Weeding, or the culling of unwanted materials, is an integral part of any healthy library collection. Librarians constantly add new items to their collections, and need to make room for them somehow. Physical space is restricted, so old materials must go out to make room for new ones. Besides, design goes in and out of fashion; facts get out of date; new ideas or works are generated. Old and worn editions are culled, books that are no longer being borrowed have to go to make room for the new. Collections are never stagnant, but flow with the times.
Weeding is also one of librarianship’s nasty problems. It is often carried out by librarians in a sort of clandestine way. Cartons of discarded books are disguised in the trash so as not to arouse suspicion. Books are sneaked out to the dumpster at night just before the garbage truck is to arrive. Where I currently work, a large percentage of the materials that schools discard are processes through our central services, out of sight from the public eye. Many people have difficult with what they see as the waste of these items. Librarians recognise the importance of maintaining a vibrant collection, and dismiss the public concerns as uninformed, or worse: misguided or even risible. I think we do ourselves a discredit in not heeding closer attention to the objections.
Tidy and attractive shelves are much more inviting and easier for students to browse than cluttered stacks. As an individual librarian at a single school it’s easy enough to justify a few boxes of books being discarded every month or two, but on the institutional scale, the volume becomes alarming. Every week my school board deletes a thousand or more items from our collections. Every week we fill a couple of 100 gallon recycling bins with old books for disposal, and that number doesn’t include a great many that are recycled at the local school rather than being sent in to our warehouse space.
We do our best to minimise the damage. We recycle the materials, of course, but how effectively can our products be recycled? Sure they’re mostly biodegradable paper, but often with many layers of plastic tape from repeated repairs, laminated or mylar coated covers, all manner of adhesives and labels, and the ink, naturally. It must take an awful lot of chemicals to break down library materials. After all, we intentionally fortified them to make them more durable.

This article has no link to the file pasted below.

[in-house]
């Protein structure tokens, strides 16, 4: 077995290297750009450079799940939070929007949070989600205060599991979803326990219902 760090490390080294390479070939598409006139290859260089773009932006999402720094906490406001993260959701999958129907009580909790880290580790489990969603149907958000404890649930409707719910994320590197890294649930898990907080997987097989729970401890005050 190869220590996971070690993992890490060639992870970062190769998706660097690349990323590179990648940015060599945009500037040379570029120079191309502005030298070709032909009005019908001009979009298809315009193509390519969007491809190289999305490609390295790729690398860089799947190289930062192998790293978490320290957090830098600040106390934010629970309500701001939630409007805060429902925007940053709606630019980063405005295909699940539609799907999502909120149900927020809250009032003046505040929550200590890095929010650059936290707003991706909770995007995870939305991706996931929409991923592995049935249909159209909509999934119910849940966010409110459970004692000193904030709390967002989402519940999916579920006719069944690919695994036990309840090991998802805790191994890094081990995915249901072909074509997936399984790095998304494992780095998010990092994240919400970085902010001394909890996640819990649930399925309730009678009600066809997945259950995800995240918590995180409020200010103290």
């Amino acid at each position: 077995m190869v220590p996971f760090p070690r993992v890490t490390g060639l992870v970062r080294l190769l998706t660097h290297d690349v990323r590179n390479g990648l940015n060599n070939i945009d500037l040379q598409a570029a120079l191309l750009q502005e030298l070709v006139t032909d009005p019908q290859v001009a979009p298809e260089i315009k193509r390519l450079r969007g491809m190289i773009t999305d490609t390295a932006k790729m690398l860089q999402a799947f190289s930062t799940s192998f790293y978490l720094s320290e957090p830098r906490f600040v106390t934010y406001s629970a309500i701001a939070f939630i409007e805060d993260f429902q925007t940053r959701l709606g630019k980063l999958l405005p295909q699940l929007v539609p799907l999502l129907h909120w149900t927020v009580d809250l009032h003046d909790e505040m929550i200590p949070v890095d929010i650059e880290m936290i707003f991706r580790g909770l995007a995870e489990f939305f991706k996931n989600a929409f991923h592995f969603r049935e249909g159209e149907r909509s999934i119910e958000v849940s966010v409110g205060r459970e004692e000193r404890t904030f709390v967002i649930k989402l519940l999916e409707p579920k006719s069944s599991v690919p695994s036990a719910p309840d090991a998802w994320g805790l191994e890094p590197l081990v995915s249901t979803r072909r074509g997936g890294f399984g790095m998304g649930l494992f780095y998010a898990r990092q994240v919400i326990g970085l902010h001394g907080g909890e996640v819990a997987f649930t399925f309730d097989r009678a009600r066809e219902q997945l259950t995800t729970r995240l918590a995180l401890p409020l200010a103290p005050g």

So what’s to be done to avoid this unsustainable waste?
An enhanced reliance on electronic resources may solve some of the problem. Ebooks and online resources certainly don’t have any physical presence that needs to be managed like print resources. Yet, they bring with them the trouble of hardware. How do we ensure that all students are provided with the equipment to read electronic resources, and what do we do with the waste created by all this electronic gadgetry? Perhaps the fact that the equipment can simultaneously serve a host of other functions mitigates the latter concern to a degree; especially if we focus on multi-use technology over limited-use equipment, e.g. tablets over ereaders. Still, we have a long way to go before we’ll have the infrastructure to implement digital collections in school libraries. We also have to wait for our teaching staff in general to become more accustomed to digital media. Currently the majority of teachers are comfortable living in the print realm that they grew up in, but the times are changing and with them societal attitudes.
While we wait for the tide to turn fully toward digital format, we seem to be stuck with books. at least if we want to continue providing for our students in the way we’ve become accustomed. Maybe, though, we should take a deep, soul-searching examination of the role of libraries in public schools instead. Can we afford to keep purchasing so many resources that have such a transient life? Books are an essential part of the educational environment. I know there are sound pedagogical reasons for having engaging materials at hand for our students, and for providing a wide assortment to appeal to as broad a sector of our population as possible. But if we start and end at this premiss then we are stuck with a model that is clearly unsustainable. Funding cuts to public education are a reality. Canadians are seemingly loath to pay sufficient taxes to maintain the public education infrastructure we established through the last century.